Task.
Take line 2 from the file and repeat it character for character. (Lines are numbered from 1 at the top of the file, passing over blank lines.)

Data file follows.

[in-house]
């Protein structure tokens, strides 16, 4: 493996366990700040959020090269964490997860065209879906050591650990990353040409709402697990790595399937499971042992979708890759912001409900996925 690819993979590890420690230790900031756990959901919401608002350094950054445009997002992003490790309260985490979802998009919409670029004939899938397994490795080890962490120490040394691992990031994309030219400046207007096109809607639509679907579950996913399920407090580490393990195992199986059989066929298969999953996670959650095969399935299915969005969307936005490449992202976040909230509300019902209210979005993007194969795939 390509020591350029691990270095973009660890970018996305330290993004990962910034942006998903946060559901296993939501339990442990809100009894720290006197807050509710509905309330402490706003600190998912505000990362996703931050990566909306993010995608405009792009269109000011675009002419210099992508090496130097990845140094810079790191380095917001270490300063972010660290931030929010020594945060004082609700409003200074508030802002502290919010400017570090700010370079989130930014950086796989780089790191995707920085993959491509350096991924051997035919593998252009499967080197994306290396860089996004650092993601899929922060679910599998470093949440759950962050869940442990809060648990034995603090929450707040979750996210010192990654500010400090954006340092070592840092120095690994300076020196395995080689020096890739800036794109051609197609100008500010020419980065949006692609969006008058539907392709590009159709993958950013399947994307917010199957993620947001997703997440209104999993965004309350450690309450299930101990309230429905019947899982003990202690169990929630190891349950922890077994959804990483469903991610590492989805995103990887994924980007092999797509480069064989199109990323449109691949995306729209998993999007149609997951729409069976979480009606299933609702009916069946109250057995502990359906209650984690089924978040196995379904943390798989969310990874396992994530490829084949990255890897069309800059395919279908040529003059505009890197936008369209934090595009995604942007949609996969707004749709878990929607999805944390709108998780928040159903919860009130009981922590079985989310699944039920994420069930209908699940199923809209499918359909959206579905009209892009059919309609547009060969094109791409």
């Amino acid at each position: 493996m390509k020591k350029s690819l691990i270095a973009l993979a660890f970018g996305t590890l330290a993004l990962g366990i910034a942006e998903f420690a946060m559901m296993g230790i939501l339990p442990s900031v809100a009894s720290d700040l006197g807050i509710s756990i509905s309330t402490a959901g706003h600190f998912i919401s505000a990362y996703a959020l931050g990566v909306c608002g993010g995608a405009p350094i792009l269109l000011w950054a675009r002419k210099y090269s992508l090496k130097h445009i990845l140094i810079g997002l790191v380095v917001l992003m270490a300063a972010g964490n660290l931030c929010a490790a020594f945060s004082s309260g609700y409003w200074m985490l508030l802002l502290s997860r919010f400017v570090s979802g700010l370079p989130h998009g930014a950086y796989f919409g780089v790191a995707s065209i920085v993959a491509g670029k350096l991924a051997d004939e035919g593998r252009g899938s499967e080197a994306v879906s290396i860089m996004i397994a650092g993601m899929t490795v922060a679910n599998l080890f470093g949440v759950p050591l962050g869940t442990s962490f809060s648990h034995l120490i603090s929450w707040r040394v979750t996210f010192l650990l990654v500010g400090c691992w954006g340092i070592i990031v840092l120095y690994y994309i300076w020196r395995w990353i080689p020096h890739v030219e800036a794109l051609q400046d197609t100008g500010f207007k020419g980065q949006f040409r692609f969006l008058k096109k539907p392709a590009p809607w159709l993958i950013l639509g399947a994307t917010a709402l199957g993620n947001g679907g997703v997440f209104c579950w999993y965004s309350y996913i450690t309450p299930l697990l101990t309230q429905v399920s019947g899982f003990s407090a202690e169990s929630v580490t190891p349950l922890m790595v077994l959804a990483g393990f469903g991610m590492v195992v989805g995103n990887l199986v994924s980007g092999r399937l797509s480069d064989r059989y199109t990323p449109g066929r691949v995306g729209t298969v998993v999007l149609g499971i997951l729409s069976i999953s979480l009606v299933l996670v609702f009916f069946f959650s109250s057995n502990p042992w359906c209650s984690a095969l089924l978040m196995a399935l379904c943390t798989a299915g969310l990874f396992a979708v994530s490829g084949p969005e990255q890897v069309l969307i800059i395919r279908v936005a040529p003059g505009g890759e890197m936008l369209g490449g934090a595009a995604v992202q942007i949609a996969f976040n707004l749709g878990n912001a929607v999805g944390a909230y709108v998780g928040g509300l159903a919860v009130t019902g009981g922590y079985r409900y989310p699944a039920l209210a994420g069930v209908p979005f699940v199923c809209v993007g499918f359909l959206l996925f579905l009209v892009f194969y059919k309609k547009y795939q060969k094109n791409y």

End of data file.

């Protein structure tokens, strides 16, 4: 493996366990700040959020090269964490997860065209879906050591650990990353040409709402697990790595399937499971042992979708890759912001409900996925 690819993979590890420690230790900031756990959901919401608002350094950054445009997002992003490790309260985490979802998009919409670029004939899938397994490795080890962490120490040394691992990031994309030219400046207007096109809607639509679907579950996913399920407090580490393990195992199986059989066929298969999953996670959650095969399935299915969005969307936005490449992202976040909230509300019902209210979005993007194969795939 390509020591350029691990270095973009660890970018996305330290993004990962910034942006998903946060559901296993939501339990442990809100009894720290006197807050509710509905309330402490706003600190998912505000990362996703931050990566909306993010995608405009792009269109000011675009002419210099992508090496130097990845140094810079790191380095917001270490300063972010660290931030929010020594945060004082609700409003200074508030802002502290919010400017570090700010370079989130930014950086796989780089790191995707920085993959491509350096991924051997035919593998252009499967080197994306290396860089996004650092993601899929922060679910599998470093949440759950962050869940442990809060648990034995603090929450707040979750996210010192990654500010400090954006340092070592840092120095690994300076020196395995080689020096890739800036794109051609197609100008500010020419980065949006692609969006008058539907392709590009159709993958950013399947994307917010199957993620947001997703997440209104999993965004309350450690309450299930101990309230429905019947899982003990202690169990929630190891349950922890077994959804990483469903991610590492989805995103990887994924980007092999797509480069064989199109990323449109691949995306729209998993999007149609997951729409069976979480009606299933609702009916069946109250057995502990359906209650984690089924978040196995379904943390798989969310990874396992994530490829084949990255890897069309800059395919279908040529003059505009890197936008369209934090595009995604942007949609996969707004749709878990929607999805944390709108998780928040159903919860009130009981922590079985989310699944039920994420069930209908699940199923809209499918359909959206579905009209892009059919309609547009060969094109791409």